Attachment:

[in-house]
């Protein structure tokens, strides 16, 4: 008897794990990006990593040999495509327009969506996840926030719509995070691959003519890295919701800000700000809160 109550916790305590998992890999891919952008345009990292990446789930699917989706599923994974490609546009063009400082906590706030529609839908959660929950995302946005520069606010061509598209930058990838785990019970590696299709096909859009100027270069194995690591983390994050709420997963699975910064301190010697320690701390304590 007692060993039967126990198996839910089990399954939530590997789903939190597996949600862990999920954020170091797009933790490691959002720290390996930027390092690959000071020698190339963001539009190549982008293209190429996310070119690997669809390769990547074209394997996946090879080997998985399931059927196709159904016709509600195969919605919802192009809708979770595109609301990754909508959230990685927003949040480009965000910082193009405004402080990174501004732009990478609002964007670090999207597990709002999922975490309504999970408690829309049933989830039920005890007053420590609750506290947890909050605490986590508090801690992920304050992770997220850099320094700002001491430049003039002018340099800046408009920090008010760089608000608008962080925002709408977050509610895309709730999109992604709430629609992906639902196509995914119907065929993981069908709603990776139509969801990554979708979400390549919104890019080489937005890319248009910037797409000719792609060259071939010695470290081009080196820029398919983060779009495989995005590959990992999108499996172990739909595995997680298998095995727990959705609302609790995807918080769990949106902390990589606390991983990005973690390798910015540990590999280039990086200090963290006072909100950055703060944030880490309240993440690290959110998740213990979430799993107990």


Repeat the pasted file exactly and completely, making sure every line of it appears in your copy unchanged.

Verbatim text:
[in-house]
């Protein structure tokens, strides 16, 4: 008897794990990006990593040999495509327009969506996840926030719509995070691959003519890295919701800000700000809160 109550916790305590998992890999891919952008345009990292990446789930699917989706599923994974490609546009063009400082906590706030529609839908959660929950995302946005520069606010061509598209930058990838785990019970590696299709096909859009100027270069194995690591983390994050709420997963699975910064301190010697320690701390304590 007692060993039967126990198996839910089990399954939530590997789903939190597996949600862990999920954020170091797009933790490691959002720290390996930027390092690959000071020698190339963001539009190549982008293209190429996310070119690997669809390769990547074209394997996946090879080997998985399931059927196709159904016709509600195969919605919802192009809708979770595109609301990754909508959230990685927003949040480009965000910082193009405004402080990174501004732009990478609002964007670090999207597990709002999922975490309504999970408690829309049933989830039920005890007053420590609750506290947890909050605490986590508090801690992920304050992770997220850099320094700002001491430049003039002018340099800046408009920090008010760089608000608008962080925002709408977050509610895309709730999109992604709430629609992906639902196509995914119907065929993981069908709603990776139509969801990554979708979400390549919104890019080489937005890319248009910037797409000719792609060259071939010695470290081009080196820029398919983060779009495989995005590959990992999108499996172990739909595995997680298998095995727990959705609302609790995807918080769990949106902390990589606390991983990005973690390798910015540990590999280039990086200090963290006072909100950055703060944030880490309240993440690290959110998740213990979430799993107990």